During the Second World War, my mother, Louise MacCallum, was among the 7,500 employees of Research Enterprises Limited (REL), a top-secret government-owned manufacturing facility in Leaside that produced optical equipment and radar sets for the military.
Women made up half the workforce at REL. My mother remembered being paid $15 a week for assembly line work, which was below the average wage for women employed in war industries. The plant functioned on a two-shift schedule, each shift initially 60 hours per week, but later reduced to 45 hours.
The REL campus covered 55 acres of a level site that had been a military aerodrome during the First World War. Its handsome modernist buildings by the firm of Allward and Gouinlock received timely recognition from the Royal Architectural Institute of Canada in its journal. Most were rapidly converted to consumer goods manufacturing after the war.
After my mother’s death in 2017, I researched the history of REL and learned that 20 Research Road, originally REL Radio Stores Building No. 16, was one of two buildings from the original complex that remain intact.* The other building, a single-storey brick shed at 115-119 Vanderhoof Avenue, had housed the REL canteen. Their survival alone was reason enough for me to want to photograph both of them.
Parkhurst Knitwear had occupied 20 Research Road between 1946 and 2016, but the building was now vacant and in fair condition. I feared it might be demolished and replaced by condominiums. It has since acquired a new tenant, Apple Self Storage, and in October 2019 the Toronto Preservation Board recommended it for inclusion in the City’s heritage register, which was confirmed by City Council in November 2019.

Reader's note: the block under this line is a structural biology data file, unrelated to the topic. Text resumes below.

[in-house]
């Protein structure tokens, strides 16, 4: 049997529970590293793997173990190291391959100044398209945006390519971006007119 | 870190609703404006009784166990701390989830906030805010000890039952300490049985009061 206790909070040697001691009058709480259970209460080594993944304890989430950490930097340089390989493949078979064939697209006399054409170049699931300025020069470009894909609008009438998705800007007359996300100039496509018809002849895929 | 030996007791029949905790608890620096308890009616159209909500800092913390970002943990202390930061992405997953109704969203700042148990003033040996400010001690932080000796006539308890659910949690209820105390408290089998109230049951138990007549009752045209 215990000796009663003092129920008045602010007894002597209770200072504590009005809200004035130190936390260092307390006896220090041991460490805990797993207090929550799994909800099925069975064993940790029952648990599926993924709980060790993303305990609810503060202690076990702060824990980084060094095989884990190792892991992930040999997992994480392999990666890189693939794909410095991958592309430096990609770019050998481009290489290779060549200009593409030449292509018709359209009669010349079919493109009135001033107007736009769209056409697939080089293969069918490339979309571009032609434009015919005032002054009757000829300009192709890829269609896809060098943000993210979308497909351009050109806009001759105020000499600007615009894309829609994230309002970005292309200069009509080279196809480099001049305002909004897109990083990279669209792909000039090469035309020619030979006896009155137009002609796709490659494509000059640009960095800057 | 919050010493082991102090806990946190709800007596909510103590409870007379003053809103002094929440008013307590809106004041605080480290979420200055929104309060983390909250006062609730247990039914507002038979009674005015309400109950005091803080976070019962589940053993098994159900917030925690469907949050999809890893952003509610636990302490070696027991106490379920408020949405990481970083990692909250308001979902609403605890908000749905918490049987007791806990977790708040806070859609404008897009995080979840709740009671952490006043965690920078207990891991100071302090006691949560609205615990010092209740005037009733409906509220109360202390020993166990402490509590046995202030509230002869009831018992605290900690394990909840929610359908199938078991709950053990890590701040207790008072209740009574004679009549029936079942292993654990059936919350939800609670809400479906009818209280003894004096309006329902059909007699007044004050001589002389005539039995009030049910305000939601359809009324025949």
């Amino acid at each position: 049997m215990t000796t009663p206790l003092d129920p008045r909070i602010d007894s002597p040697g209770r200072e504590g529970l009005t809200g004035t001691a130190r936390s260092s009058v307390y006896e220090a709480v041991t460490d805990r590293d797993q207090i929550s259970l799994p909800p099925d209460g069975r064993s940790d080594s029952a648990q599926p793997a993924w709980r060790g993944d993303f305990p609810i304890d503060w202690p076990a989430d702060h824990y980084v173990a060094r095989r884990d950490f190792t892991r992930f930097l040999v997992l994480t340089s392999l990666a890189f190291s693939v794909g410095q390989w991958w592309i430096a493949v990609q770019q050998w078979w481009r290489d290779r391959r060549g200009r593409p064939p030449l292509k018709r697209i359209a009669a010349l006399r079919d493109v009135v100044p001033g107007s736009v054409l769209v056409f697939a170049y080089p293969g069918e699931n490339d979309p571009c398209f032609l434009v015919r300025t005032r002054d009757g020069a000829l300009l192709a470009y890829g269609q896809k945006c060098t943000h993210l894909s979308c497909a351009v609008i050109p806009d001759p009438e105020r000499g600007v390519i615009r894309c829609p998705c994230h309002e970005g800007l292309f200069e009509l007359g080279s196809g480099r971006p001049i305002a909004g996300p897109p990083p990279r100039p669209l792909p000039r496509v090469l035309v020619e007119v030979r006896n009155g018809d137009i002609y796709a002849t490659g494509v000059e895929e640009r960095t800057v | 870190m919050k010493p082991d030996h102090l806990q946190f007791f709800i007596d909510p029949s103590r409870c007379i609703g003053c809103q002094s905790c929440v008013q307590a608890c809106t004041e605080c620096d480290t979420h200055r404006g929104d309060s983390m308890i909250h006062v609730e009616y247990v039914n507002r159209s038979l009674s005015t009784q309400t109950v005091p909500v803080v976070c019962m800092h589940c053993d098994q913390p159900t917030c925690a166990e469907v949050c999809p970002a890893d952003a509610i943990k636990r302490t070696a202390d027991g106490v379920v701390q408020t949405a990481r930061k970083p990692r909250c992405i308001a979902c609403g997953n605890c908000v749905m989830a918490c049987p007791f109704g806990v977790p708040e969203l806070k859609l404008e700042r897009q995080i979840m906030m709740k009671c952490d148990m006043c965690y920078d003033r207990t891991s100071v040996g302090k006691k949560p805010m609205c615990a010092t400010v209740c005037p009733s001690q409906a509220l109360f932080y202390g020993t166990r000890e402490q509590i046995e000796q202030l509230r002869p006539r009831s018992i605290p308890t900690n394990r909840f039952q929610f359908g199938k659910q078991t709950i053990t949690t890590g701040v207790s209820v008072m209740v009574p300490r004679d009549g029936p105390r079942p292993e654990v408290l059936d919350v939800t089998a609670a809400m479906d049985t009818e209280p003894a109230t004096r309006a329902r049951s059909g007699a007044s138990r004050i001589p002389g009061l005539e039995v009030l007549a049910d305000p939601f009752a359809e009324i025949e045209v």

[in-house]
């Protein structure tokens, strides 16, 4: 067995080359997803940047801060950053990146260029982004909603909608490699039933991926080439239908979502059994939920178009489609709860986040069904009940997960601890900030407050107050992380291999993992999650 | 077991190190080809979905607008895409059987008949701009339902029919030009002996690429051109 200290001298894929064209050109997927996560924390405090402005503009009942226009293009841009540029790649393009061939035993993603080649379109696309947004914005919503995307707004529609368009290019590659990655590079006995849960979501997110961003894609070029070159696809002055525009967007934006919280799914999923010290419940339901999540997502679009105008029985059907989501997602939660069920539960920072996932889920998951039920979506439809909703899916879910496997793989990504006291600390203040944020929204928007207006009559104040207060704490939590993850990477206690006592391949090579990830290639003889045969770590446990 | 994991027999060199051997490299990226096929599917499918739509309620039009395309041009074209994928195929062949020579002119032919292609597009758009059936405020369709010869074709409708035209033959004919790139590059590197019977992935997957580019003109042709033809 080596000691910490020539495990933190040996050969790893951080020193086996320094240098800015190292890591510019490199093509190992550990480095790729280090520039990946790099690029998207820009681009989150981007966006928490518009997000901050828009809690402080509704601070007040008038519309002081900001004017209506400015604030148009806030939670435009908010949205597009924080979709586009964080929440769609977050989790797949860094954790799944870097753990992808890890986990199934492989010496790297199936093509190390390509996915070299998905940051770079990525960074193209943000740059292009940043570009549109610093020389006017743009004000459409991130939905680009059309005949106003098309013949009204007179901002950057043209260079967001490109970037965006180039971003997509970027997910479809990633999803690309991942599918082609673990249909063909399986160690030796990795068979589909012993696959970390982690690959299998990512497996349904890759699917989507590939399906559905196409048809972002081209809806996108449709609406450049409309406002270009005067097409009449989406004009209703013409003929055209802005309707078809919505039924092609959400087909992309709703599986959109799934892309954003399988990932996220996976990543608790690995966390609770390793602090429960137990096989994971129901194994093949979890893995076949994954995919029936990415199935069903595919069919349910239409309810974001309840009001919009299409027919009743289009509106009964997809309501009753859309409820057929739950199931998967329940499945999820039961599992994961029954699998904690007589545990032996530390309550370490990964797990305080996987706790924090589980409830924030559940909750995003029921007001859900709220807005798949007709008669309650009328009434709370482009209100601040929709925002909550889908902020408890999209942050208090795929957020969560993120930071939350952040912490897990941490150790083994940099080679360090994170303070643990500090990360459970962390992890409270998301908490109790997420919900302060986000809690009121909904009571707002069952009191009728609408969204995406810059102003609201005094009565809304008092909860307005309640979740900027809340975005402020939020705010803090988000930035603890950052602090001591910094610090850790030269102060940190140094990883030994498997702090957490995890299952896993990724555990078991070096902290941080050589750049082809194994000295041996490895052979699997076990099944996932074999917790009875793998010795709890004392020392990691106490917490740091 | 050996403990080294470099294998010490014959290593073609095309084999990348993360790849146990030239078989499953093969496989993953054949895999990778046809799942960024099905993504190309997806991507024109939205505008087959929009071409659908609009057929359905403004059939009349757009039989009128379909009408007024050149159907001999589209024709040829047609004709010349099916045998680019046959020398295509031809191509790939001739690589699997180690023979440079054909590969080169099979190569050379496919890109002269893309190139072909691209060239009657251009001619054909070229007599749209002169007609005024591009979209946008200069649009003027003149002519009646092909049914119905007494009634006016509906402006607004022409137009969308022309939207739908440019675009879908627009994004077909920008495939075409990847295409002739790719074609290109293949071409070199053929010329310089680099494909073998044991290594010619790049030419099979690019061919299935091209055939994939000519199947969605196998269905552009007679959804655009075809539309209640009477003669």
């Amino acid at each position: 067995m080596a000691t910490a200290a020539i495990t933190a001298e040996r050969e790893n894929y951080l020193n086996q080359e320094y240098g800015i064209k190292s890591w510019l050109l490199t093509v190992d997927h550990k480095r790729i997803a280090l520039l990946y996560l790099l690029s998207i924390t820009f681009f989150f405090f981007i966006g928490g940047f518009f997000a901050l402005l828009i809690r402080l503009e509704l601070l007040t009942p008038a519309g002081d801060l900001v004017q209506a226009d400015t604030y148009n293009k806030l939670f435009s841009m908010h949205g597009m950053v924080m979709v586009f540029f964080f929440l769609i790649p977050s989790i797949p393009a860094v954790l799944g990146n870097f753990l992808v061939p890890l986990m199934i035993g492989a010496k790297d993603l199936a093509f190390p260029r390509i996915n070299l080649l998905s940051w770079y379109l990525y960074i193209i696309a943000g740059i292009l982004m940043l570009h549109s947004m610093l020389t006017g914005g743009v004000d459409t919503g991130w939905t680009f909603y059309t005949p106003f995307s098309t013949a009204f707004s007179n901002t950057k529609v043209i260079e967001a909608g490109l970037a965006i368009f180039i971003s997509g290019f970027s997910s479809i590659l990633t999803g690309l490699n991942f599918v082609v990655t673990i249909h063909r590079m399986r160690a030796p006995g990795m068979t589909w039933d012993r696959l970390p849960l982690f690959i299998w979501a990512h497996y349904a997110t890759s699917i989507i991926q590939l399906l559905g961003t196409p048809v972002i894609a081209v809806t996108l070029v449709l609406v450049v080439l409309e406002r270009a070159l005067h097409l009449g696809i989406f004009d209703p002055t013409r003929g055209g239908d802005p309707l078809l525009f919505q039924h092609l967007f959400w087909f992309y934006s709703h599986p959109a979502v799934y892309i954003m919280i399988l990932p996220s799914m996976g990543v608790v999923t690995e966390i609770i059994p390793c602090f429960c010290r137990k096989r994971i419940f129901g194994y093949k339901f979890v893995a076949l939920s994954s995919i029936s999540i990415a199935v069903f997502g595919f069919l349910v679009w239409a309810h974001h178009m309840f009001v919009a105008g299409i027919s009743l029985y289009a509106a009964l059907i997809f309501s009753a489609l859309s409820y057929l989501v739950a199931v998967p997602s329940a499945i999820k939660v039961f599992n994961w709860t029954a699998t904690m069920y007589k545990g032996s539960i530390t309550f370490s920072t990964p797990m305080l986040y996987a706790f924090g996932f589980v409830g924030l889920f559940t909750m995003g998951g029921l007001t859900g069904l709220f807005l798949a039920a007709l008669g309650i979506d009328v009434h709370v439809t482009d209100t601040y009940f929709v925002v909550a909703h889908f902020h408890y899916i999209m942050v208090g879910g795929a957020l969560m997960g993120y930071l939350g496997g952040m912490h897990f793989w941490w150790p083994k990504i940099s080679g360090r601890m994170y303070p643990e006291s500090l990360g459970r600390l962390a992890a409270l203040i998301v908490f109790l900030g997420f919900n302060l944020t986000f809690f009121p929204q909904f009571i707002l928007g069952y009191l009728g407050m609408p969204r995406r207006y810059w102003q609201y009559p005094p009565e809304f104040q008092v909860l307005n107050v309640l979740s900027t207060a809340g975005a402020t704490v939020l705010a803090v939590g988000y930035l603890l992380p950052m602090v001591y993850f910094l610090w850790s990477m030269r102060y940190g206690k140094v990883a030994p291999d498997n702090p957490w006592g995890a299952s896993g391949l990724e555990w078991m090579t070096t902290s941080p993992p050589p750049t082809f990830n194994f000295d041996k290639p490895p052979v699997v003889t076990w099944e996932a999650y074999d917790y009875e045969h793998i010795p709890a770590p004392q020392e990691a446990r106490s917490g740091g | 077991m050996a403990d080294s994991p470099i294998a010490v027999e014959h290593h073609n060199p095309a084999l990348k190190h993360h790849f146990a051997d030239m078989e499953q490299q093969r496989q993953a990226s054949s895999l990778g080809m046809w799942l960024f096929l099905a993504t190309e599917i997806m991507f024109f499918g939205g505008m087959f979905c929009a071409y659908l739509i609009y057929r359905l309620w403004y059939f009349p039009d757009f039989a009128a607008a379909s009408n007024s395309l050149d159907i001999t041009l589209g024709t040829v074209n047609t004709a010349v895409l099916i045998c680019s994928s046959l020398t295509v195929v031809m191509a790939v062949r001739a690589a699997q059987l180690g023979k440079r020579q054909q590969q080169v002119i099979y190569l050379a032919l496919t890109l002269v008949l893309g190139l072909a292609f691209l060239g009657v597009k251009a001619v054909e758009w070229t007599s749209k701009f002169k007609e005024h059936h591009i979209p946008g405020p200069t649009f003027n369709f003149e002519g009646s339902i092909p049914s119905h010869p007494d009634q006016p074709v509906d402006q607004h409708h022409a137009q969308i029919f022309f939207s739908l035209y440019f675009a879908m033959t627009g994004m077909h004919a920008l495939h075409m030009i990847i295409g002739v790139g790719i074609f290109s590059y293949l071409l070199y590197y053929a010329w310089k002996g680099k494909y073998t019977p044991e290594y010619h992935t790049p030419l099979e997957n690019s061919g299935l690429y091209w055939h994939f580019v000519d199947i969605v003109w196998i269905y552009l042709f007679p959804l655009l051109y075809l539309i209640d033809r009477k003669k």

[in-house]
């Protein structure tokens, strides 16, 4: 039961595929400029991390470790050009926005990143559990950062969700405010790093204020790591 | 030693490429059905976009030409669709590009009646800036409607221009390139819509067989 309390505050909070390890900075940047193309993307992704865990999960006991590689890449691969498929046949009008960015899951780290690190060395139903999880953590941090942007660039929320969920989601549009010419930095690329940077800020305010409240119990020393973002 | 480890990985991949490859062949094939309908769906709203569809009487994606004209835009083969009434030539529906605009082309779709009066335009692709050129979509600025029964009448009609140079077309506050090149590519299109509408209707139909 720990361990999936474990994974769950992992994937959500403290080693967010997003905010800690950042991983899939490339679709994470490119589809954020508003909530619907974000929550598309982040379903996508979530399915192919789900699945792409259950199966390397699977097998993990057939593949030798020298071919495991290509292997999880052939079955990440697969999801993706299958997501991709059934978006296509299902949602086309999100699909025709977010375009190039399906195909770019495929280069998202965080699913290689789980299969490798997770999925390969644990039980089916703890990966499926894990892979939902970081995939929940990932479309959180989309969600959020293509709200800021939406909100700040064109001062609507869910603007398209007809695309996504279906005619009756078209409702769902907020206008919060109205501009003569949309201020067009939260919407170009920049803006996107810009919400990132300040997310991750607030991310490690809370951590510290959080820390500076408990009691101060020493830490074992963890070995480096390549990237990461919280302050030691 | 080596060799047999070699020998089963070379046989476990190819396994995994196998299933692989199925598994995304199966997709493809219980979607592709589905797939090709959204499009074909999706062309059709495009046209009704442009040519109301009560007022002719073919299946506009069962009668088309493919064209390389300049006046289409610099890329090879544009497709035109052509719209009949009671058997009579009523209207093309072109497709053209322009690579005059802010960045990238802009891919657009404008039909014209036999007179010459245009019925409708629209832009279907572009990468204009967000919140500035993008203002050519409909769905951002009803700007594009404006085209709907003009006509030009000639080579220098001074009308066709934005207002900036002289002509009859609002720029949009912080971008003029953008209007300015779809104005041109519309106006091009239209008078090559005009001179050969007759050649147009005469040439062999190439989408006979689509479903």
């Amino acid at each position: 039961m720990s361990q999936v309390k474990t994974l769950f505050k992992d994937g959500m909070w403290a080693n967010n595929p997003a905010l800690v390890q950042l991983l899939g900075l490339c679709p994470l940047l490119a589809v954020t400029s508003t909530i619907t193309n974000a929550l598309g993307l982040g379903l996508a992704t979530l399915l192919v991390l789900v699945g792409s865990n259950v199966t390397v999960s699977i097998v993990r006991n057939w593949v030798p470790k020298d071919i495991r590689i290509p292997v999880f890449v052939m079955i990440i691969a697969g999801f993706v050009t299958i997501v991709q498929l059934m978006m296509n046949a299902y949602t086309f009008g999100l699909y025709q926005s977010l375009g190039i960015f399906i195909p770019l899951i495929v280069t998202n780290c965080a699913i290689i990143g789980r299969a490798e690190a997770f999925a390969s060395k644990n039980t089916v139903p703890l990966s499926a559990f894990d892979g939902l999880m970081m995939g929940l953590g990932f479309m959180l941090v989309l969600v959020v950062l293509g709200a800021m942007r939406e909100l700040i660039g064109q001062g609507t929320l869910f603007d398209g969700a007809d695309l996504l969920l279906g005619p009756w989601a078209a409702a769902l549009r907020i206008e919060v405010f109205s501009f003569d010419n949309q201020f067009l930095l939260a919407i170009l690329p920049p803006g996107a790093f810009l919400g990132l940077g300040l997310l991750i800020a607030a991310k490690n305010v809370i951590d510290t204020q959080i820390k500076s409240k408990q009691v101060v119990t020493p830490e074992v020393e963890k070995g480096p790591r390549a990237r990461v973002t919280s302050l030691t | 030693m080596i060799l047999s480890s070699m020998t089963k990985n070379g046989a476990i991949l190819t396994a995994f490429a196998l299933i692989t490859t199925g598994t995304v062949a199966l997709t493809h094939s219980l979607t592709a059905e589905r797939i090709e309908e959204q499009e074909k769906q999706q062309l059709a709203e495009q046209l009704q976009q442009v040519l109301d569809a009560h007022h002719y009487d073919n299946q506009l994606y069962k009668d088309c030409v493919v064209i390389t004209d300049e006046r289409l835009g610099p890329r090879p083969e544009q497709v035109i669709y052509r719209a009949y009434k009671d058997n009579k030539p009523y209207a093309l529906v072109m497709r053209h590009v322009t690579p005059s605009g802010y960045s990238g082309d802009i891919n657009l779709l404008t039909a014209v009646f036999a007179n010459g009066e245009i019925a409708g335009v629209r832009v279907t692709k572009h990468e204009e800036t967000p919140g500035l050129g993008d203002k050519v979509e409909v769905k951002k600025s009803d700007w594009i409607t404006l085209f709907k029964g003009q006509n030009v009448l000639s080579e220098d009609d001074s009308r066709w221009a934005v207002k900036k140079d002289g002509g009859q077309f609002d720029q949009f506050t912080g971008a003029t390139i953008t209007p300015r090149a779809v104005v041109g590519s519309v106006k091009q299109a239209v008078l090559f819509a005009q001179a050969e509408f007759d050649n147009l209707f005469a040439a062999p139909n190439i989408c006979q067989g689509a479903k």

As my photos show, the ribbon windows and roof monitor of this block-long building now form a kind of abstract mosaic. Each of the thousands of aged panes is unique, whether intact, cracked, patched, fogged, or painted over. Window replacement will be the major aesthetic challenge in restoring this structure and adapting it to productive use.
Inside 20 Research Road, the quality of the concrete work is remarkable. My photos record the outlines of the boards, about six inches wide, that were used to form the concrete floor and roof plates. Elegant mushroom columns flank the three wide aisles and the vast, unencumbered spaces are bathed in soft daylight.
On the upper level, the mushroom columns are reconfigured in a way that I had never encountered in other concrete industrial buildings, and that demonstrates the architects’ formal sophistication. Along the the central aisle, the column capitals are split into two semicircular segments, which are placed at different heights to support the upper and lower roof plates.
The recent attempt by the Government of Ontario to completely demolish the Dominion Wheel and Foundries complex on Eastern Avenue demonstrates that the preservation of historic industrial buildings in Toronto has always been precarious. Having survived against the odds, 20 Research Road serves as a link to an earlier historic period when social cohesion and an unquestioning sense of duty were expected of Torontonians in the face of a formidable enemy.
* At least two other Second World War industrial buildings designed by Allward and Gouinlock have survived at other sites. The Small Arms Inspection Building on Lakeshore Boulevard in Mississauga has been restored and serves as a cultural centre. The former REL radar training facility overlooking Bluffer’s Park in Scarborough is now an office the Toronto and Region Conservation Authority.
Except where otherwise noted, All photos © P. MacCallum, 2020 (petermaccallum.com)
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